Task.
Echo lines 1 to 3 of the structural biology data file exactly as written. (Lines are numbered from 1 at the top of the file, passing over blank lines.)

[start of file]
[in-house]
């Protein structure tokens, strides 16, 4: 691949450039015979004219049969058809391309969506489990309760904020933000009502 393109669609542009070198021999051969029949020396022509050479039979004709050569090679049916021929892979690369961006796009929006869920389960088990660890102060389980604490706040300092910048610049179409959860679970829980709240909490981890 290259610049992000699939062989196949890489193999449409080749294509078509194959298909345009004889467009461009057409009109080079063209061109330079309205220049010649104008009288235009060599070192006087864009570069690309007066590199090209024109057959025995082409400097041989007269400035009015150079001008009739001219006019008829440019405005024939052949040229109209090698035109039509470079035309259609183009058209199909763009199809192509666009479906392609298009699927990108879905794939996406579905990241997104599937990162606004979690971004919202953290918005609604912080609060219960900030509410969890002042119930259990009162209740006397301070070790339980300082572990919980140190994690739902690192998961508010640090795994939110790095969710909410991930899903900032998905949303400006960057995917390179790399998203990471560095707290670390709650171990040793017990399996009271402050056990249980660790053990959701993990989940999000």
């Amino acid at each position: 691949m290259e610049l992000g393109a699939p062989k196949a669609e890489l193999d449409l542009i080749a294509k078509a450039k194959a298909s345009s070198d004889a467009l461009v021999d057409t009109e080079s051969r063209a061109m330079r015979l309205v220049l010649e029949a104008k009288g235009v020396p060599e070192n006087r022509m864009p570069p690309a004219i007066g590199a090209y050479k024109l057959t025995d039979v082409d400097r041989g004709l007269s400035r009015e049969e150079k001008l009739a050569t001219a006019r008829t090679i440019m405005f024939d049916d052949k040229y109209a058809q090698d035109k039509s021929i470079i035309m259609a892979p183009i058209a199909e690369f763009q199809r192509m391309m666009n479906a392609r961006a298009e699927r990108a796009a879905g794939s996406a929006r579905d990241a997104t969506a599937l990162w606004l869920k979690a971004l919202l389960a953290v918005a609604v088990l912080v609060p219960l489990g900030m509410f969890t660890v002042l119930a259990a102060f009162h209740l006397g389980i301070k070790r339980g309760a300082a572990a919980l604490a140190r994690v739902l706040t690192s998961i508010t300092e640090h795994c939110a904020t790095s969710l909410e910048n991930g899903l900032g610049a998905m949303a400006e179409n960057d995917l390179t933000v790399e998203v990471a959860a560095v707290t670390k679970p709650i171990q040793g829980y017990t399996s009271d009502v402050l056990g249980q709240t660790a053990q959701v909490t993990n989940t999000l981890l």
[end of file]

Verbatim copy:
[in-house]
């Protein structure tokens, strides 16, 4: 691949450039015979004219049969058809391309969506489990309760904020933000009502 393109669609542009070198021999051969029949020396022509050479039979004709050569090679049916021929892979690369961006796009929006869920389960088990660890102060389980604490706040300092910048610049179409959860679970829980709240909490981890 290259610049992000699939062989196949890489193999449409080749294509078509194959298909345009004889467009461009057409009109080079063209061109330079309205220049010649104008009288235009060599070192006087864009570069690309007066590199090209024109057959025995082409400097041989007269400035009015150079001008009739001219006019008829440019405005024939052949040229109209090698035109039509470079035309259609183009058209199909763009199809192509666009479906392609298009699927990108879905794939996406579905990241997104599937990162606004979690971004919202953290918005609604912080609060219960900030509410969890002042119930259990009162209740006397301070070790339980300082572990919980140190994690739902690192998961508010640090795994939110790095969710909410991930899903900032998905949303400006960057995917390179790399998203990471560095707290670390709650171990040793017990399996009271402050056990249980660790053990959701993990989940999000």
């Amino acid at each position: 691949m290259e610049l992000g393109a699939p062989k196949a669609e890489l193999d449409l542009i080749a294509k078509a450039k194959a298909s345009s070198d004889a467009l461009v021999d057409t009109e080079s051969r063209a061109m330079r015979l309205v220049l010649e029949a104008k009288g235009v020396p060599e070192n006087r022509m864009p570069p690309a004219i007066g590199a090209y050479k024109l057959t025995d039979v082409d400097r041989g004709l007269s400035r009015e049969e150079k001008l009739a050569t001219a006019r008829t090679i440019m405005f024939d049916d052949k040229y109209a058809q090698d035109k039509s021929i470079i035309m259609a892979p183009i058209a199909e690369f763009q199809r192509m391309m666009n479906a392609r961006a298009e699927r990108a796009a879905g794939s996406a929006r579905d990241a997104t969506a599937l990162w606004l869920k979690a971004l919202l389960a953290v918005a609604v088990l912080v609060p219960l489990g900030m509410f969890t660890v002042l119930a259990a102060f009162h209740l006397g389980i301070k070790r339980g309760a300082a572990a919980l604490a140190r994690v739902l706040t690192s998961i508010t300092e640090h795994c939110a904020t790095s969710l909410e910048n991930g899903l900032g610049a998905m949303a400006e179409n960057d995917l390179t933000v790399e998203v990471a959860a560095v707290t670390k679970p709650i171990q040793g829980y017990t399996s009271d009502v402050l056990g249980q709240t660790a053990q959701v909490t993990n989940t999000l981890l």